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Reasons and Results For Lupus Band Test

Submitted on March 27, 2012

A lupus band test is a skin test done on a sample of skin biopsy. The method of testing used for this is direct immunofluorescence staining. Lupus basically denotes a group of skin disorders in which there are characteristically eroded lesions on the skin.

Types of Lupus Leisons

There are several types of lupus lesions on the skin, some of which are listed below:

Chilblain lupus erythematosus is a condition which is caused due to a microvascular injury induced by cold. Though this kind of injury initially appears like chilblains, it eventually begins to become discoid lupus erythematosus. Another form of lupus erythematosus is cutaneous lupus erythematosus which involves only the skin. If the direct immunofluorescence staining turns out to be positive, and with that, deposits complementing immunoglobulins are found at the dermal and epidermal junctions, it means that there is presence of a lupus band.

Reasons For Conducting a Lupus Band Test

This particular test can help distinguish lupus bands from lupus erythematosus and cutaneous lupus. A systemic lupus test is usually positive for that part of the skin that has the lesions and the part that does not have the lesions. In case of cutaneous lupus, however, the test is positive only on the skin that has it.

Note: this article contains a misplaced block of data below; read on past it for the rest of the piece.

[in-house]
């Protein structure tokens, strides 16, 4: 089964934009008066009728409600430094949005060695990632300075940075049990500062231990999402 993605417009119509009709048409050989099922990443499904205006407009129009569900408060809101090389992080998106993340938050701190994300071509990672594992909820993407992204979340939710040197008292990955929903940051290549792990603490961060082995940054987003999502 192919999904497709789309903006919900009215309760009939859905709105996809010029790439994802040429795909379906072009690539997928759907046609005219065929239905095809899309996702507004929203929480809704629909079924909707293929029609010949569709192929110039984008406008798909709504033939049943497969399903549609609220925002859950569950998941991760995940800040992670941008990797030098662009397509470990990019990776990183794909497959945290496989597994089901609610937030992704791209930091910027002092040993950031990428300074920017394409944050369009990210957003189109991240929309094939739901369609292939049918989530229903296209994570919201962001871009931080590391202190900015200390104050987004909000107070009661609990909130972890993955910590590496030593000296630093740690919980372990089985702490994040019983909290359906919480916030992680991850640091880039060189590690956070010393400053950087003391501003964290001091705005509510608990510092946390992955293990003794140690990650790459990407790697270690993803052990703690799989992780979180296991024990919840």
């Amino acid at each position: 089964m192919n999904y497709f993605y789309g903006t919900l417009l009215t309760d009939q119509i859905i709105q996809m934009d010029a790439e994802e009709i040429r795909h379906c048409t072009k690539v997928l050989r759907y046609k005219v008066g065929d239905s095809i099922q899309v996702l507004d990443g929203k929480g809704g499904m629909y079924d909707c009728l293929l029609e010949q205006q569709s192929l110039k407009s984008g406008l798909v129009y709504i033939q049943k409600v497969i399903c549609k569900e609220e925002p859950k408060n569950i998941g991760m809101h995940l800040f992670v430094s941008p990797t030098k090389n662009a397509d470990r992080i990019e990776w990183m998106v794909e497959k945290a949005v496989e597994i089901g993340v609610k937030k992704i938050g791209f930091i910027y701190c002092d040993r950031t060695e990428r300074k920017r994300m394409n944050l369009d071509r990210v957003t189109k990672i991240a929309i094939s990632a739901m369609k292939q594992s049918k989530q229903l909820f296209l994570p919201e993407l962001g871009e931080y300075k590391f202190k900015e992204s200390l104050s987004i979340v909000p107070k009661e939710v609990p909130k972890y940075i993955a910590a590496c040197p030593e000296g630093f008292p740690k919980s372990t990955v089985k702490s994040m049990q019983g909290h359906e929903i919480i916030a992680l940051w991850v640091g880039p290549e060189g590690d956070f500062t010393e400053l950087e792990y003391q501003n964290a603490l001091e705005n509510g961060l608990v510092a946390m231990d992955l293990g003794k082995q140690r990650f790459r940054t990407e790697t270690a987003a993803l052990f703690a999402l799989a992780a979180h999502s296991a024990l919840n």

If the skin on the face of the patient is affected by systemic lupus, there may be several skin abnormalities. There may be discoid lupus - butterfly rashes also known as malar erythema and acute subcutaneous lupus. A biopsy of the skin may be obtained to monitor changes in the skin. These changes may be particularly characteristic of the lupus band in several patients. The symptoms of lupus may not always be evident. Many of the criteria could be absent, and therefore, to get a medical diagnosis, a lupus band test becomes absolutely necessary.

Test Results

The biopsy results usually highlight areas of the skin which are inflamed due to bands of lesions. There may be different levels of inflammation present in different layers of the skin. There could be special tests such as antibody staining that need to be done.

These tests are performed after a few weeks of the immunofluoroscent tests. In such tests, if there is presence of lupus bands, antibodies can be seen deposited at the junctions of the epidermis and dermis. When viewed under a microscope, there is a fluorescent line which shows a lupus band.

In 90% of the patients, the test results are positive. There may be an association of the test results with exposure to the sun.

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